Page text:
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WINDS EASE IN SOUTHERN CALIFORNIA BUT MORE ON WAY: LOS ANGELES (AP) — Santa Ana winds were headed toward Southern California on Monday, bringing the possibility of 55 mph gusts and summer-like temperatures just two days before Christmas, forecasters said.

The winds appeared to be right behind a phenomenon known as a standing mountain wave that brought gusts into the region early Monday, toppling trees and temporarily knocking out power to more than 1,000 homes and businesses in Los Angeles.

“We’re going into a Santa Ana event, and those start with north winds the day before,” National Weather Service meteorologist Bill Forwood said.

Some mountain ridgetop sensors reported gusts as high as 90 mph after the northern winds first struck late Sunday.

The Santa Ana winds were expected to arrive late Monday and last into Tuesday morning, with gusts as high as 55 mph in mountain passes and parts of the San Fernando and Santa Clarita valleys.

The Santa Ana winds were expected to push temperatures well above the average high of 68 degrees for this time of year. The temperature was expected to hit 80 degrees Tuesday in downtown Los Angeles.

A cooling trend could begin Wednesday as the winds dissipate, Forwood said. Dry weather was expected to continue through the holiday weekend.


MAN’S BODY FOUND FLOATING OFF VENICE BEACH: LOS ANGELES (AP) — Authorities say the body of a man was found floating off Venice Beach.

Los Angeles County Lifeguards Capt. Kenichi Haskett says the man’s body was discovered around 2 p.m. Monday, and he was believed to have been in an inflatable boat that came ashore in the area.

Sgt. Amore Smith, a spokesman for the Sheriff’s Department, said homicide detectives were investigating the cause of the man’s death, but that doesn’t mean foul play is suspected.

Haskett said the man did not drown, and may have been in a boating accident. He was in the water during thick fog and high surf that reached up to 6 feet.


SHIPPERS SEEK US MEDIATOR IN PORT LABOR TALKS: LOS ANGELES (AP) — The association that represents shipping lines and cargo terminal operators at West Coast seaports says it’s asking for federal mediation in its ongoing contract talks with dockworkers.

The Pacific Maritime Association said in a statement Monday that after seven months of negotiations, dockworkers and their employers remain “far apart” on many issues and the parties need outside intervention.

Longshoremen have continued to work without a contract at 29 ports from San Diego to Seattle that are a vital trade link with Asia. Their employers say workers have deliberately slowed the pace of their work over the past few months.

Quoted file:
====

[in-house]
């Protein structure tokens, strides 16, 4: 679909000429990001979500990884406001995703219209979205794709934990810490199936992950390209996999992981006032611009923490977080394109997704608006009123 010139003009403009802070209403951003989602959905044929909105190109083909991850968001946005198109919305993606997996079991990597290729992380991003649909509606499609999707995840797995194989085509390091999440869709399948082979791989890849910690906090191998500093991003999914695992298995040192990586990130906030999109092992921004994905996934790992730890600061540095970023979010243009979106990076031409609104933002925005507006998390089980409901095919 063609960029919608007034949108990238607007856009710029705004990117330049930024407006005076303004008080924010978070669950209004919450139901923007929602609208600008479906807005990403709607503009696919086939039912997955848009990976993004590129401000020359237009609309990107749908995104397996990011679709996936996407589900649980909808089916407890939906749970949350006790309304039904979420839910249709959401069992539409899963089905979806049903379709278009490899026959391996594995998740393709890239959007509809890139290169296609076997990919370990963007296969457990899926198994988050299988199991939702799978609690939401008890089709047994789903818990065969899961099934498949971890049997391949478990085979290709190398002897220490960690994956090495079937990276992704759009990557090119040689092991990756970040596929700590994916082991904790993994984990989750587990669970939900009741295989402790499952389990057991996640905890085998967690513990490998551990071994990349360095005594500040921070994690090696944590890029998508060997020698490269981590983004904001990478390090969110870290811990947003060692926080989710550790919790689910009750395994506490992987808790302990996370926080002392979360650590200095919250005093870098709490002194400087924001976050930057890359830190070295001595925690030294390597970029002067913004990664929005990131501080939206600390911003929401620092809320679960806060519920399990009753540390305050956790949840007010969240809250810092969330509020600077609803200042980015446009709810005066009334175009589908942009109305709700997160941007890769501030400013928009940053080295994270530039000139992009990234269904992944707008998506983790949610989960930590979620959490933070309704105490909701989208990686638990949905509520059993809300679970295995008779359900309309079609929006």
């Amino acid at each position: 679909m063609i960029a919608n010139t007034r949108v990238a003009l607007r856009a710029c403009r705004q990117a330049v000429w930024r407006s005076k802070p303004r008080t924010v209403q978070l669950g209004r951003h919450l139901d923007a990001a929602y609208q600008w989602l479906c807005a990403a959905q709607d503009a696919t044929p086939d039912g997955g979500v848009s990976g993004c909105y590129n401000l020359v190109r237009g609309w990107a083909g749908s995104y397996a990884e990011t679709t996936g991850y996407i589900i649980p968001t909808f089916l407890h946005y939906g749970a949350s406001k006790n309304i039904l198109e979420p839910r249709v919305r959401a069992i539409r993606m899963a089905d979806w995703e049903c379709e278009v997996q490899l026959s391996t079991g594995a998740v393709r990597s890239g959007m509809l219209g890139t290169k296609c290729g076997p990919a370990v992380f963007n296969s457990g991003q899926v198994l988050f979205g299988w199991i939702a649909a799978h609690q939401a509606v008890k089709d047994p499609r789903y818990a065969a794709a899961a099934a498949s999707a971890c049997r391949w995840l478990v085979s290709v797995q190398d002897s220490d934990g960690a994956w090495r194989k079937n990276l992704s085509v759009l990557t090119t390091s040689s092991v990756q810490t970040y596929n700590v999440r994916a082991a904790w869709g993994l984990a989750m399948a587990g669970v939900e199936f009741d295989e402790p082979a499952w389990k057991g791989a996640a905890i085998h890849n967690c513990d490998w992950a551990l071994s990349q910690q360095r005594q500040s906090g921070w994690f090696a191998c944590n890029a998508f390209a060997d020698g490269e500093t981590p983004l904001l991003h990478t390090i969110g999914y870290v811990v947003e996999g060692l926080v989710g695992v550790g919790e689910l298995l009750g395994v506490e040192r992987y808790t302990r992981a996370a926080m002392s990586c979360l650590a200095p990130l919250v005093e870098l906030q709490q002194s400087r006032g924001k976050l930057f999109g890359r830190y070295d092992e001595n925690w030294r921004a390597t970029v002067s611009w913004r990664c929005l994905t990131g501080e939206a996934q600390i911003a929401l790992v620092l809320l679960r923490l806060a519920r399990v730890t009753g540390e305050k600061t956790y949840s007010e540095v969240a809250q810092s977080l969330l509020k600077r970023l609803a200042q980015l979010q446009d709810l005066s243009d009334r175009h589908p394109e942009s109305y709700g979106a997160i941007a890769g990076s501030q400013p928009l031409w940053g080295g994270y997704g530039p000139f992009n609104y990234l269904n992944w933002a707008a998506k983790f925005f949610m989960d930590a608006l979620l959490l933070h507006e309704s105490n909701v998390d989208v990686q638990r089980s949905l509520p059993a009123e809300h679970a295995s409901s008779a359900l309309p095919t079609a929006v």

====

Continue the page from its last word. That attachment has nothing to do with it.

A spokesman for the International Longshore and Warehouse Union says negotiators for the union have not requested federal mediation.  


GOVERNOR DECLARES STATE OF EMERGENCY IN 4 COUNTIES: SACRAMENTO . (AP) — Gov. Jerry Brown has declared a state of emergency for Marin, Mendocino, San Mateo and Ventura counties because of damage to roads and highways caused by recent winter storms.

Monday’s emergency proclamation tells the Department of Transportation to request immediate assistance through the Federal Highway Administration’s Emergency Relief Program.

Rainstorms that swept across California beginning on Nov. 30 brought high winds, heavy rain and flooding.

The proclamation says the storms caused damage to roads and highways because of mudflows, debris, floods and erosion.


CONSUMER GROUP SUES AETNA, ALLEGES DISCRIMINATION:  SAN DIEGO (AP) — A consumer advocacy group has filed a class-action lawsuit against Aetna Inc. saying a new policy violates the privacy of people with HIV and AIDS by requiring them to get their medications from its mail-order pharmacy.

Consumer Watchdog filed the lawsuit Friday in federal court in San Diego. It says sending the drugs through the mail puts privacy at risk because packages could end up at the wrong address or be seen by others. It also says the mail is not a reliable way to ensure people get their medications on time.

The group alleges the policy also violates the federal health care law because it discourages people with HIV and AIDS from signing up for the company’s insurance.

Aetna spokeswoman Cynthia Michener said the policy is part of its ongoing strategy to keep health plans affordable and help with medication adherence. People can also opt out, she said.